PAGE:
me: nope. i had one once for a short time.
customer: what's your 'style' aka type?
me: i don't really have a type.
customer: of course you do, we all have a type.
me: okay i guess i'm not into immature people and prefer more low-key guys.
customer: do you have a boyfriend in seoul?
me: nope.
customer: have you met any special people since you came?
me: mmm, not really. *laughs nervously*
customer: are those tattoos in korean?? what do they say?? *grabs my arms to study them*
me: oh. they're poems. this one is my mom's favorite poem, and the one on my other arm is my favorite poem by the same poet. this one is an illustration from my favorite book that changed my life when i was a kid, and this one i got with my cousin when i was eighteen.
customer: and you really don't have a boyfriend?
me: nope. *awkwardly laughs*

i have slightly modified versions of this very conversation a countless number of times throughout my shift. i'm thinking of getting a t-shirt printed that lists all my answers so i won't have to explain it a million times a night. of course i'm also very friendly when i engage with customers, but what we talk about has become so predictable (including my answers) and i need to think of ways from zoning out mid-conversation.

i will admit that one of the biggest ego-boosters of the job is getting hit on by customers, which surprisingly happens a lot more than i would have ever anticipated. i'm always extremely humbled by the compliments and don't know how to react to them, but it does get awkward when they ask for my phone number... however, i usually give it to them because i haven't yet mastered how to politely decline these dudes in korean---i'm working on it, though.

anyway, until i find a full-time job that will provide me with a visa, i guess i'll be pouring drinks and cleaning ashtrays on the weekends.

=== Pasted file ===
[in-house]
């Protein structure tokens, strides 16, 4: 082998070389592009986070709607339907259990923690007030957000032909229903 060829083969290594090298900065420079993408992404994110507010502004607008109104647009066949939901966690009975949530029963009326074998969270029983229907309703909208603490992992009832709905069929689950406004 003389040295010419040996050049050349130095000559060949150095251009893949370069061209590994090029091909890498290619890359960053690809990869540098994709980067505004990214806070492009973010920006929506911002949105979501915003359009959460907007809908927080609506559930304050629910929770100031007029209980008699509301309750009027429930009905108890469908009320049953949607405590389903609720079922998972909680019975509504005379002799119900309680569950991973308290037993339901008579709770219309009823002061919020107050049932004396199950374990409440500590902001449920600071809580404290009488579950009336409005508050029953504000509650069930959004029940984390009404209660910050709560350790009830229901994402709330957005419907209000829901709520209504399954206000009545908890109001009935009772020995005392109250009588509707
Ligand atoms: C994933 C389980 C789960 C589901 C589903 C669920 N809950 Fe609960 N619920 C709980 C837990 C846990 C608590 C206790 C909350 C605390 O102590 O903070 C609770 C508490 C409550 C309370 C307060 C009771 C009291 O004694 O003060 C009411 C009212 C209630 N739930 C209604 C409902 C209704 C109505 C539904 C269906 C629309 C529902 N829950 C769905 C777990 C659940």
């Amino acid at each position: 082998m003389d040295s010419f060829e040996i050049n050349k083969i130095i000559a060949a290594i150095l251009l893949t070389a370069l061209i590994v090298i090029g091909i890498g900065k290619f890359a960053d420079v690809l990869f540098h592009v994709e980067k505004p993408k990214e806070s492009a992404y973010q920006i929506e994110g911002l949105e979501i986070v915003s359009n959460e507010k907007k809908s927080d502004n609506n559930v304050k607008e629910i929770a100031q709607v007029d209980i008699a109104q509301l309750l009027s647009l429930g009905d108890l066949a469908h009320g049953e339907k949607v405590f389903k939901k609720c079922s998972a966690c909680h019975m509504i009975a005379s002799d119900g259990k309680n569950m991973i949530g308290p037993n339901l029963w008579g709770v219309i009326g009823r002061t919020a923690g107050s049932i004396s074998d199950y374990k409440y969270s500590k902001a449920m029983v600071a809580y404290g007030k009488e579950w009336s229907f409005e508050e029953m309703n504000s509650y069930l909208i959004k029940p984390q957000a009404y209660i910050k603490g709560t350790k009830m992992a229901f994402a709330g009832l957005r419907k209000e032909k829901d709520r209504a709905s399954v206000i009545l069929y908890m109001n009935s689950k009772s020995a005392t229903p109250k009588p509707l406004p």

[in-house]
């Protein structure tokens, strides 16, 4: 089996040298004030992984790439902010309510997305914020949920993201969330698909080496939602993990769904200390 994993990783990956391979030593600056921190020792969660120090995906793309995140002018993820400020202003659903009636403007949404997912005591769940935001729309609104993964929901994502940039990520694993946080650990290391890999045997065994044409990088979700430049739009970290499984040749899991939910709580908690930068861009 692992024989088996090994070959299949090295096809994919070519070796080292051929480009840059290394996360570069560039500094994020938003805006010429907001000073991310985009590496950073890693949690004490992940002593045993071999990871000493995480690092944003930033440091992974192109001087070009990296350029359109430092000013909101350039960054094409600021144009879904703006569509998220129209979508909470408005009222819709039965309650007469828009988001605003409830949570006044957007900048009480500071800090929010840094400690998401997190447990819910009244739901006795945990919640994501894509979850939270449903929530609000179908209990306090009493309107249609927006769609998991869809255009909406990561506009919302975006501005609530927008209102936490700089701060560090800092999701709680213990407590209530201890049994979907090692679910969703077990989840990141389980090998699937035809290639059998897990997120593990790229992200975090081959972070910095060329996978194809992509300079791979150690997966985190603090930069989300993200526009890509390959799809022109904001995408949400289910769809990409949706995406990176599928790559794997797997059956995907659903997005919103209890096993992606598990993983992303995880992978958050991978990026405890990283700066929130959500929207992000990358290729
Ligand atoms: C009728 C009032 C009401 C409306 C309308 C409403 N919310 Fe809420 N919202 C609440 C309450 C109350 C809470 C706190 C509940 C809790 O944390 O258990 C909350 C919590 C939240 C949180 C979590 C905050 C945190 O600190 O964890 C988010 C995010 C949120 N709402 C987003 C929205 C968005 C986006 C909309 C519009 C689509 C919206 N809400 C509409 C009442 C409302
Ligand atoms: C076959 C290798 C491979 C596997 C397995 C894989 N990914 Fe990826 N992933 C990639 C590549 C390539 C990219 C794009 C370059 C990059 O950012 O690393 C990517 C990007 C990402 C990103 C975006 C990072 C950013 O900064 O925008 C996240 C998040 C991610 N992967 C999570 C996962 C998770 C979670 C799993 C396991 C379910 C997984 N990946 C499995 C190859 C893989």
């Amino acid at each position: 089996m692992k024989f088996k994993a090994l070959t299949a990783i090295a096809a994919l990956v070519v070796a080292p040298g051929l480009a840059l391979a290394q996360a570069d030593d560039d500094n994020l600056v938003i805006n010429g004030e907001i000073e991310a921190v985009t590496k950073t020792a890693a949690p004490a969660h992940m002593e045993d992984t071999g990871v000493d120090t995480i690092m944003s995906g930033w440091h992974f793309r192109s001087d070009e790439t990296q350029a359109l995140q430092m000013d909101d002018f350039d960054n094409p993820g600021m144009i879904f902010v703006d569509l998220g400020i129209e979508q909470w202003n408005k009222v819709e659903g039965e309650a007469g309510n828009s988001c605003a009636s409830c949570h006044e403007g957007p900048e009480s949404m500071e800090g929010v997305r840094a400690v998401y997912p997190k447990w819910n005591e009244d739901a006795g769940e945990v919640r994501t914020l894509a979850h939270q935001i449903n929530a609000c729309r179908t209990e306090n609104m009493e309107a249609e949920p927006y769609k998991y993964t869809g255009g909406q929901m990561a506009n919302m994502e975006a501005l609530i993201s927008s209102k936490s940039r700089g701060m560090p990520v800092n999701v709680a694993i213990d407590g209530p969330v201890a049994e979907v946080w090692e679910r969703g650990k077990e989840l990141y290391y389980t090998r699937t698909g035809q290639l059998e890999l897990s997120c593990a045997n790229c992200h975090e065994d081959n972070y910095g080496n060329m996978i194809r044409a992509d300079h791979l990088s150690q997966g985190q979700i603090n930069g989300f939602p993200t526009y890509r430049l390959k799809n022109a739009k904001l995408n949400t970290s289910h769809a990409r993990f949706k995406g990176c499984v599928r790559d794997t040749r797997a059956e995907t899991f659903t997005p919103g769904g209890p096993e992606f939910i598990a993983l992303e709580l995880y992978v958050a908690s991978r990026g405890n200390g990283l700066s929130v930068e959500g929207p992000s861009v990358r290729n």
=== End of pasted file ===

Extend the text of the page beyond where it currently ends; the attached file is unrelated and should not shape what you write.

life is awesome. (no, it really is).


  1. I'd hit on you. Rawr. :)

  2. Yep, life is indeed awesome, we just have to look at it differently sometimes to appreciate it. Great funny posts, keep it up! =)

  3. Anonymous1:59 AM

    님은 어떤 분 찾으세여?
    님은 어떤 스타일 좋아하세여?
    혼자 사세여? 어디에 사세여?

  4. congratulations on the job, sounds like fun- you get to do a lot of people watching and see a side of korea that not many people get to see from the inside.

  5. Anonymous10:54 AM

    I stop by your blog on and off..and would like to introduce myself to you just anonymous if you do not mind. I haven't read all your posts here so I wonder what kind of job you have been looking for in Korea?
    I noticed you worked for the magazine company. Are you into Fashion industry? If so, what specific sort of?

  6. anonymous, i've worked mostly in the media. from television and the culinary arts to music and fashion, i have an in-depth interest in every facet of each industry. in terms of what sort of work i'm looking for, i'm in search of anything that's creative. copywriting, editing at a magazine or working in some capacity at a newspaper would be ideal. to answer your question in particular about fashion, i enjoy it and would like to perhaps work in the marketing, communications or special events side of it.

  7. It's great that you are getting hit on! Don't ever forget that! LOL!